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Business Officer Magazine
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When Disciplined Action Meets the Creative Spark

Bestselling author Jim Collins continues to dig deeply into the reasons organizations succeed or fail and the role of executive leadership in the trajectory. In his keynote comments at the opening general session, Collins acknowledged that it took him some time to recognize that the social sector is very different from the business sector.

"Those of us with business backgrounds," he explained, "think it's those corporate principles that make for better social sector achievement. But, most businesses are just average. Why would you want to apply something that only gets you that far?" Instead of focusing on the differences between corporate and social sectors, Collins suggested that the critical difference is between good and great, the subject of one of his several well-known books, Good to Great (HarperBusiness, 2001).

For the social sector—in which he includes higher education institutions—Collins suggested that organizational greatness comes from "gathering the right people; recognizing that success or failure depends on what you decide, not what happens to you; and holding dear to your values while you practice your progressive adventurous side. That's when the fire is born."

It's Not Just Charisma

A long-time consultant to corporate and social-sector executives, Collins explained that in observing great leaders, he's concluded that "the signature characteristic of a highly effective leader is humility." Describing the magnetic personality of Anne Mulcahy of Xerox; the eccentric style of Darwin Smith, who did his best strategic thinking as CEO of Kimberly-Clark on his tractor moving rocks; and the quirky character of Herb Kelleher of Southwest Airlines, Collins saw very different personalities but one common theme: "Each of these leaders had an unquenchable passion for the cause—and not for themselves."

At the same time, Collins contended that organizational greatness—or decline and demise—is not primarily circumstantial nor totally dependent on the chief executive officer. Instead, he said, "It is the result of deliberate choices and discipline. And not those you accomplish at the critical moment, but what you do way before the storm comes."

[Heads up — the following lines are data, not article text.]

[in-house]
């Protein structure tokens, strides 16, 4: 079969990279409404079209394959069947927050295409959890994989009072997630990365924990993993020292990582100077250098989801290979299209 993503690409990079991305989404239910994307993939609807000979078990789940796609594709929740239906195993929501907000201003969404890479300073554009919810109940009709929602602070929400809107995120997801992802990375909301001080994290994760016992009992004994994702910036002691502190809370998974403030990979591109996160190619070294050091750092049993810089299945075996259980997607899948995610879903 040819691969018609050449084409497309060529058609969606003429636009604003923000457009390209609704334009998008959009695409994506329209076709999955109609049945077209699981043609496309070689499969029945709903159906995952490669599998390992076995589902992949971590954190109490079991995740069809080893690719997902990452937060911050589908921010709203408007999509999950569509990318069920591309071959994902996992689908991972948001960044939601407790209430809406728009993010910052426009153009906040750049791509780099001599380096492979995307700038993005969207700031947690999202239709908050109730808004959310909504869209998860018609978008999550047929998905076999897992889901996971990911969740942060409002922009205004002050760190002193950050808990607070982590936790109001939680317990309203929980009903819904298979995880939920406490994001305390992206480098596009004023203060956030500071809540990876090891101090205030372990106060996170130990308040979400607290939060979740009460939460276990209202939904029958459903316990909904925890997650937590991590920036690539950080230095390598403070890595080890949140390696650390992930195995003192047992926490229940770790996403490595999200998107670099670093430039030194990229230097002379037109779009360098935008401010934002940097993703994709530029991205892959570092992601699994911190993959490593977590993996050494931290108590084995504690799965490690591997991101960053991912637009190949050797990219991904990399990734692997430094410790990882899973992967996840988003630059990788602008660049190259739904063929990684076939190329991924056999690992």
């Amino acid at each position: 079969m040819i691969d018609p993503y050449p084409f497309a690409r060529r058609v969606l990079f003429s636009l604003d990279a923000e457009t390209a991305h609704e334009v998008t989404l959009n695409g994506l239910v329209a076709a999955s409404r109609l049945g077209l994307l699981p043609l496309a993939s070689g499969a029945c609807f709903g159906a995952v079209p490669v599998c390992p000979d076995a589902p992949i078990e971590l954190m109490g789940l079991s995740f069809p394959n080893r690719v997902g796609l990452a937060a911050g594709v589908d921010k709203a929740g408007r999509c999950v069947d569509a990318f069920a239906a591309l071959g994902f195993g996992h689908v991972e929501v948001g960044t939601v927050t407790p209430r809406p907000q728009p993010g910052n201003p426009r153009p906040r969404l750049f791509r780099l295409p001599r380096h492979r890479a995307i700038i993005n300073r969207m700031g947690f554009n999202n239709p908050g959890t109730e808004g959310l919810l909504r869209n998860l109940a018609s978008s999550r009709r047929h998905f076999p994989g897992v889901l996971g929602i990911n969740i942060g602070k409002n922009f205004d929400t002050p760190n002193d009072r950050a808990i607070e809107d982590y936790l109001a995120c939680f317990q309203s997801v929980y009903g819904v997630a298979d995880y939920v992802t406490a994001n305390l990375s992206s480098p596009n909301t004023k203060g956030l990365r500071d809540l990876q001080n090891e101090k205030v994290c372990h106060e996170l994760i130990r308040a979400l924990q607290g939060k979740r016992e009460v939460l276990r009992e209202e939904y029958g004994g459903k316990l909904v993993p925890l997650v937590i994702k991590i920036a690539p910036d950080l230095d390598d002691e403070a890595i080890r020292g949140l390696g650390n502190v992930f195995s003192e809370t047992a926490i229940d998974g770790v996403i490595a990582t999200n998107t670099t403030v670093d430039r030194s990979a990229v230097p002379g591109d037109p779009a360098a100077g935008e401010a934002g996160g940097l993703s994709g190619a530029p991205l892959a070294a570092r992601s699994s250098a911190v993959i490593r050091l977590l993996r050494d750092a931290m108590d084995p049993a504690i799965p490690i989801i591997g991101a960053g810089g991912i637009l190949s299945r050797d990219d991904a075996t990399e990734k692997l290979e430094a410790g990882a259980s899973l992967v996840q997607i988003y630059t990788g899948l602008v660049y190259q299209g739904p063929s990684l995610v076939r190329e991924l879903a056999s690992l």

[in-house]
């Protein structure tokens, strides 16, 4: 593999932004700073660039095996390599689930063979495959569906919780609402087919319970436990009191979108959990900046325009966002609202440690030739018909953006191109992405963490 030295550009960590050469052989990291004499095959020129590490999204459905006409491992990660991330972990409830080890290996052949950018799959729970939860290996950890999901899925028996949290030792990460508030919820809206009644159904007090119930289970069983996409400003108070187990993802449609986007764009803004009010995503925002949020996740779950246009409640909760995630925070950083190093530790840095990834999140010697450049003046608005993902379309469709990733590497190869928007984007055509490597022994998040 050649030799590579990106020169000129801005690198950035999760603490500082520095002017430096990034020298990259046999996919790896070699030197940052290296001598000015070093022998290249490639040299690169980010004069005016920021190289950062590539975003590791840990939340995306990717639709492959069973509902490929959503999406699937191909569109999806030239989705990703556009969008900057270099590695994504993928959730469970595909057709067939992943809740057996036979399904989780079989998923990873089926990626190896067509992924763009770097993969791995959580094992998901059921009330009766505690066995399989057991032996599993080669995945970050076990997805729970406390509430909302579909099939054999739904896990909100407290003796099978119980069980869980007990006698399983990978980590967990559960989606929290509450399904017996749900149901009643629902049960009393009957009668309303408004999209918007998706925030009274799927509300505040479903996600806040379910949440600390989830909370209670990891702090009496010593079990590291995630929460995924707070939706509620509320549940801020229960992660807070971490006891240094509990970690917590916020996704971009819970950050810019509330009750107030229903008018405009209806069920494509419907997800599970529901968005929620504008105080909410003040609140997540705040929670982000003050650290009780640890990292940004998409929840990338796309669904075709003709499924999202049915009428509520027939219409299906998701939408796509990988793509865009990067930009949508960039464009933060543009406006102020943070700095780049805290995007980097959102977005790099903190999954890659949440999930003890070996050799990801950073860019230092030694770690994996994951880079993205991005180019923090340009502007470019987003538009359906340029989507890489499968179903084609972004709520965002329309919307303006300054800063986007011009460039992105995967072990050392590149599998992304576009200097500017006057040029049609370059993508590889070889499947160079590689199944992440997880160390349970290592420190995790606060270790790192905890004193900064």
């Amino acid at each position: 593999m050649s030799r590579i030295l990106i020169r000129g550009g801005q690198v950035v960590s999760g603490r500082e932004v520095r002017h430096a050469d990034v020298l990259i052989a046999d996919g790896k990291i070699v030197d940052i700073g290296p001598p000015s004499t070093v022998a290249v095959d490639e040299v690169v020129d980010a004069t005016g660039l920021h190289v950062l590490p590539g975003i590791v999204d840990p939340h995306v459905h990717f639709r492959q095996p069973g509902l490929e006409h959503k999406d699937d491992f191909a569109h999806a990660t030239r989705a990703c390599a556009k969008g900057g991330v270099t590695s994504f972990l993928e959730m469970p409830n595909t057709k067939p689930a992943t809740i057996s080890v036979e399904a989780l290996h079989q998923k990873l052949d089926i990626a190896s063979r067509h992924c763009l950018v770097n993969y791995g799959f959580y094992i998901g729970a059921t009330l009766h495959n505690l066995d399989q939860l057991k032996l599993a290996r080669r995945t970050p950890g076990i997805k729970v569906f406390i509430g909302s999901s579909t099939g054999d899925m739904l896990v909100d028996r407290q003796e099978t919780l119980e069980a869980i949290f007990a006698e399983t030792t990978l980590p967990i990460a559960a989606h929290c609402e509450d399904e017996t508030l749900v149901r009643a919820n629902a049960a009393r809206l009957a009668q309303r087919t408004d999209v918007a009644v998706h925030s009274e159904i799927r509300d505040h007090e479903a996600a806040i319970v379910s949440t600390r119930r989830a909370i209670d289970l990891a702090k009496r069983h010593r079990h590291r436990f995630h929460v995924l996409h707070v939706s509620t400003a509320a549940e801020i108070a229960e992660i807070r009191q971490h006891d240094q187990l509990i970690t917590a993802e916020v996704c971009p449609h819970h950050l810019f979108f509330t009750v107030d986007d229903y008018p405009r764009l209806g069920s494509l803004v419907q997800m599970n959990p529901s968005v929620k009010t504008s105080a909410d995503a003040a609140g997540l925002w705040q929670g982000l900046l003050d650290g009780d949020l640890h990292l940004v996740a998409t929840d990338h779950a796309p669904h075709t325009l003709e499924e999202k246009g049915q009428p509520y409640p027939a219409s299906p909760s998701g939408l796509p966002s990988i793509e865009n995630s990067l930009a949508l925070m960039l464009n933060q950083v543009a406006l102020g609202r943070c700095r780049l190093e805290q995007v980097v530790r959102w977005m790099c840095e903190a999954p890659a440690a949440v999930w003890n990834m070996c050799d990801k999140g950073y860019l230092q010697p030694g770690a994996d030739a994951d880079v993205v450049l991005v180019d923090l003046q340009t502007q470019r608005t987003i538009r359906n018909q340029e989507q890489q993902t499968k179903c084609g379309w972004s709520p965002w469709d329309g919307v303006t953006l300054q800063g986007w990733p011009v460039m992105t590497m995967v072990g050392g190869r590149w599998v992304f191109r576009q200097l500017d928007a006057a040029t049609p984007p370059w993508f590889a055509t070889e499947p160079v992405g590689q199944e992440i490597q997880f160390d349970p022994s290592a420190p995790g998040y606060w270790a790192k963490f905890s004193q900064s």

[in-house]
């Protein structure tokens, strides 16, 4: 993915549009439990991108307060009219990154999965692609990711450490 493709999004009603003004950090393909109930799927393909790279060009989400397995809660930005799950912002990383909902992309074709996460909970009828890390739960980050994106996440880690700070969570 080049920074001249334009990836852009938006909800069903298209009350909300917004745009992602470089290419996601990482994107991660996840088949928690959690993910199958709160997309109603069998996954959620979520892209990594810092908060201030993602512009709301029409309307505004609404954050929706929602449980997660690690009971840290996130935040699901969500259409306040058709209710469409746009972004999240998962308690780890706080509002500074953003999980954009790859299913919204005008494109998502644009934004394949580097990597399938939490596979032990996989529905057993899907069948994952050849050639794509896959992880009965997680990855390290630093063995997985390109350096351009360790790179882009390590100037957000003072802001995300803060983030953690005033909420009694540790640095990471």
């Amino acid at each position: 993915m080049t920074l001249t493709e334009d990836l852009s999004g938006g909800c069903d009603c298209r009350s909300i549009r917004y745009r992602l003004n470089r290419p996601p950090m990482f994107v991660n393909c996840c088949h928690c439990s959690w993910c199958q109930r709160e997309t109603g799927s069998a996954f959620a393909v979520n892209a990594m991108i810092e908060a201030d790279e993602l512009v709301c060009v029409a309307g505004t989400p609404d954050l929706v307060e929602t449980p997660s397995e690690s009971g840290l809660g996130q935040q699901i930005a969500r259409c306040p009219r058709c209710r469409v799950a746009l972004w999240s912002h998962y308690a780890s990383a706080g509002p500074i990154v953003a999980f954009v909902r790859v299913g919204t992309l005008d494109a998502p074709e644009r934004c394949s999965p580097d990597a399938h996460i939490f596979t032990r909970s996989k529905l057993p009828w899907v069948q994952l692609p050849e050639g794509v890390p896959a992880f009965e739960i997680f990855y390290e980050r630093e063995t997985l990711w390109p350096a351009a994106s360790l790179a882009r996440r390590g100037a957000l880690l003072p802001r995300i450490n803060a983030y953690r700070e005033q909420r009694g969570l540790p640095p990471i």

Slippery Slope for the Social Sector

Collins pointed out that, in the nonprofit world, the path to decline has many more possibilities. "In business," he noted, "money is part of both inputs and outputs. Profits generate more money to invest and they also measure success. In the social sector, money is only an input—but not an output or a definition of 'great.' So it's much more difficult to evaluate performance."

Nonetheless, Collins advised the audience that "especially in higher education right now, the most durable substance is values. Hold the core values constant and stimulate progress consistent with those values." He also advised that leaders separate values from practice. "When people want to resist change," said Collins, "they cloak a practice as a value and say that we must not change it." One example in higher education, he said, might be academic tenure. "Is that really a core value? Therein lies a big question for you."

Immediate Actions

As an audience takeaway, Collins offered a concise list of ideas that could be addressed in short order, including these:

  • On your staff roster, calculate the percentage of key seats that are unfilled and commit to filling as many as you can by year's end.
  • Start practicing humility by asking more questions. Make it a goal to double your questions-to-statements ratio.
  • Start a "stop-doing" list for yourself and for the institution.
  • Don't let electronic tools rule. "You must have pockets of quietude so that you can think deeply."
  • Review your mission rigorously and separate its elements from its practices.

In closing, Collins suggested that the audience consider some advice he received from the late management consultant Peter Drucker. At the time when Collins was leaving Stanford and wasn't sure what he'd be doing next, Drucker said, "Don't worry, you'll do well. But, why don't you spend more time thinking about how to be useful?"

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